Tenerife is tapas trail mad at the moment. There are at least four tapas routes taking place as I type. There’s one in Guia de Isora, a cheese themed one in La Laguna, an aphrodisiac themed tapas route along the north coast and one in Puerto de la Cruz.
I knew Puerto held a tapas route at this time of year, but with typical Tenerife advance notice, this year’s wasn’t confirmed until the middle of last week. It started on the 5th November, perfectly timed to coincide with a visit from my sister and her boyfriend, Graeme.
The hardest thing about tapas routes is choosing where to start. With 37 restaurants and cafes in Puerto participating in this one, choosing a start point was always going to be a bit of a mare, especially when you added other conditions – a) there had to be two choices and b) under no conditions could any of the tapas dishes have tentacles. As an avid eater of anything with tentacles, the second condition took some of my first choices out of the picture.
Last year they blew us away with their space dust ravioli, this year’s tapas were a bit more conventional; albóndigas con papa negra (meatballs with black potato) and the more imaginative timbale de batata con bonito (tuna in a sweet potato mould topped by a light red pepper sauce). As always the food was delish and whilst we tucked in, we formulated our tapas route.
Some places were ruled out because the only opened in the evening, others because they bizarrely stopped serving at 2pm. This being Tenerife, following a tapas route isn’t as easy as it sounds. Our second choice, Pandorga turned out to be closed for vacations begging the question why were they on it? A sub was quickly found. Bar Cafeteria Central dished up a couple of decent sized montaditos (slices of crispy bread with spicy meat and tuna toppings). It wasn’t fancy (typical of the type of food they serve), but it was tasty enough. Third stop proved a bit confusing. The map showed Heladería Paraíso, but the name above the restaurant and on the menus said Pinguino; what I’ve always know it by.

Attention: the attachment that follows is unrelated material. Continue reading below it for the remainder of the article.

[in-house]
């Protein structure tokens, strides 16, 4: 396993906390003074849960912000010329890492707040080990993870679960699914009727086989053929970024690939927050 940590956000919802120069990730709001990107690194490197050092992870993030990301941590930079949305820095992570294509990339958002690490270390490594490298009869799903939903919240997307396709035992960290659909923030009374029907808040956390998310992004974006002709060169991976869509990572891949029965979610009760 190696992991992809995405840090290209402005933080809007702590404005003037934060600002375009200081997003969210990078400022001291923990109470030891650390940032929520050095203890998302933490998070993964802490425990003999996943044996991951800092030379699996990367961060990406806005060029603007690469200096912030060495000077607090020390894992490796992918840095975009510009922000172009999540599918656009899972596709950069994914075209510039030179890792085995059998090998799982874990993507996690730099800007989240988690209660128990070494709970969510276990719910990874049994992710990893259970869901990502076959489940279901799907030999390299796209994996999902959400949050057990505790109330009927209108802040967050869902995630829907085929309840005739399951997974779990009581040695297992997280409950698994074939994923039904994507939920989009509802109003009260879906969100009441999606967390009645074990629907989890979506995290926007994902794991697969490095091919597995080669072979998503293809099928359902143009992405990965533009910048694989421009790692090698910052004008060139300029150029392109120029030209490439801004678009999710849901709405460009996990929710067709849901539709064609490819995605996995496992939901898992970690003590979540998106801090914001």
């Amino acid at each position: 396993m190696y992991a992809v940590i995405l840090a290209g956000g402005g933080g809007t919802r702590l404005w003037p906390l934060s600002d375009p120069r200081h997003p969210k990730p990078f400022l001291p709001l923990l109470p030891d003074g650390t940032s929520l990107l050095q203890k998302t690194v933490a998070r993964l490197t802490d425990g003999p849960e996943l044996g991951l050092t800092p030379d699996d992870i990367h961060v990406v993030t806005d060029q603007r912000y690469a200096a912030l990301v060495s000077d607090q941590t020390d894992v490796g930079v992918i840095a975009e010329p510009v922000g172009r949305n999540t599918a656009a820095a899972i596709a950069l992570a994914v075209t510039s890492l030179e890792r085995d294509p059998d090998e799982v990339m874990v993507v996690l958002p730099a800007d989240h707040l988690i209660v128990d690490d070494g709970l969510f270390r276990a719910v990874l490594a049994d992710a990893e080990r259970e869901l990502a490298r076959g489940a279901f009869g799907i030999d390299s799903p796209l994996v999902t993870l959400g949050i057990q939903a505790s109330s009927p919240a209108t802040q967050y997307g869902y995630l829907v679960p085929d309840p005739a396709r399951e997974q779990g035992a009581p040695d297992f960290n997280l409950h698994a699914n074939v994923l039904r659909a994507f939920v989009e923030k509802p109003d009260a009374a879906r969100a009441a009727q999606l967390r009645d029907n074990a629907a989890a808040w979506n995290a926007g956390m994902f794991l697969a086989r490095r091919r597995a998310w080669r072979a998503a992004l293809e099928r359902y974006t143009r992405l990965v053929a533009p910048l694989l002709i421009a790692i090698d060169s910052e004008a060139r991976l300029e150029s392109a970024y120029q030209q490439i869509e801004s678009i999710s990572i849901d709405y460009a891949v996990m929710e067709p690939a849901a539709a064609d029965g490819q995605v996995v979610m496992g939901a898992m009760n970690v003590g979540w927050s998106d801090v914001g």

“Is this Heladería Paraíso?” I asked the waiter.
“Si,” came the reply.
“But the name says Pinguino?”
“Si, it’s the same place,” he smiled.
“The paradise penguin?” Andy suggested.
“Exacto,” he laughed.
Then to confuse matters further, when we ordered two tapas paraíso and two tapas Charco (don’t ask me what they were, this was our surprise option). But he informed us they didn’t have them, all they had was chicken.
This is another aspect of some tapas routes. You don’t always get what is on the list; it sort of adds to the adventure of the whole thing. As it turned out their shredded chicken in sauce tapas was rather imaginatively presented and tasted as good as it looked.
For our final stop – although not stuffed, the beer with each tapas (€2.50 for tapas an drink) was proving conducive to making us want to practice that most Spanish of traditions, the siesta – we chose local police haunt Maga.
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